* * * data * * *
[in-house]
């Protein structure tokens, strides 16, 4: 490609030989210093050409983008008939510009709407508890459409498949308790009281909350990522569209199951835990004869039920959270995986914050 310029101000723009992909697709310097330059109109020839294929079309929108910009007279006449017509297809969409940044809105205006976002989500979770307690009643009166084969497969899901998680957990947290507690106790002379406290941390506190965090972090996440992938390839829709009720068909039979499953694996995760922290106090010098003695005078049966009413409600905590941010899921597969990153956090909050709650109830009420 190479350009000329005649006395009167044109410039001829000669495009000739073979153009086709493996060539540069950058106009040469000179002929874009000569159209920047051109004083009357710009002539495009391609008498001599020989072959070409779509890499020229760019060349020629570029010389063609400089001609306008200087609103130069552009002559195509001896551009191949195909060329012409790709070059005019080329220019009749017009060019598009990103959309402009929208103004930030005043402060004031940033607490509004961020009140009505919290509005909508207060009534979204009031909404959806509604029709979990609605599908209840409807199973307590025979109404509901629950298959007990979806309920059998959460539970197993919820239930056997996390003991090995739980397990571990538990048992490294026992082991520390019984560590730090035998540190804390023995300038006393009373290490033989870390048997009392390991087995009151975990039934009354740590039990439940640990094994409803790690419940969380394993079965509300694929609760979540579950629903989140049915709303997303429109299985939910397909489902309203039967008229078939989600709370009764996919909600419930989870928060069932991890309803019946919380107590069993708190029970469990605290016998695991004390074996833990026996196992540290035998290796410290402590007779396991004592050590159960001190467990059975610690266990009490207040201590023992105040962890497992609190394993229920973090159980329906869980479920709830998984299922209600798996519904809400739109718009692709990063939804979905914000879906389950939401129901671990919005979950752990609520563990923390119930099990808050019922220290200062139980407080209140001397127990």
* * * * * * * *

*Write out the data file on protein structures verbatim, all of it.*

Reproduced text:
[in-house]
């Protein structure tokens, strides 16, 4: 490609030989210093050409983008008939510009709407508890459409498949308790009281909350990522569209199951835990004869039920959270995986914050 310029101000723009992909697709310097330059109109020839294929079309929108910009007279006449017509297809969409940044809105205006976002989500979770307690009643009166084969497969899901998680957990947290507690106790002379406290941390506190965090972090996440992938390839829709009720068909039979499953694996995760922290106090010098003695005078049966009413409600905590941010899921597969990153956090909050709650109830009420 190479350009000329005649006395009167044109410039001829000669495009000739073979153009086709493996060539540069950058106009040469000179002929874009000569159209920047051109004083009357710009002539495009391609008498001599020989072959070409779509890499020229760019060349020629570029010389063609400089001609306008200087609103130069552009002559195509001896551009191949195909060329012409790709070059005019080329220019009749017009060019598009990103959309402009929208103004930030005043402060004031940033607490509004961020009140009505919290509005909508207060009534979204009031909404959806509604029709979990609605599908209840409807199973307590025979109404509901629950298959007990979806309920059998959460539970197993919820239930056997996390003991090995739980397990571990538990048992490294026992082991520390019984560590730090035998540190804390023995300038006393009373290490033989870390048997009392390991087995009151975990039934009354740590039990439940640990094994409803790690419940969380394993079965509300694929609760979540579950629903989140049915709303997303429109299985939910397909489902309203039967008229078939989600709370009764996919909600419930989870928060069932991890309803019946919380107590069993708190029970469990605290016998695991004390074996833990026996196992540290035998290796410290402590007779396991004592050590159960001190467990059975610690266990009490207040201590023992105040962890497992609190394993229920973090159980329906869980479920709830998984299922209600798996519904809400739109718009692709990063939804979905914000879906389950939401129901671990919005979950752990609520563990923390119930099990808050019922220290200062139980407080209140001397127990």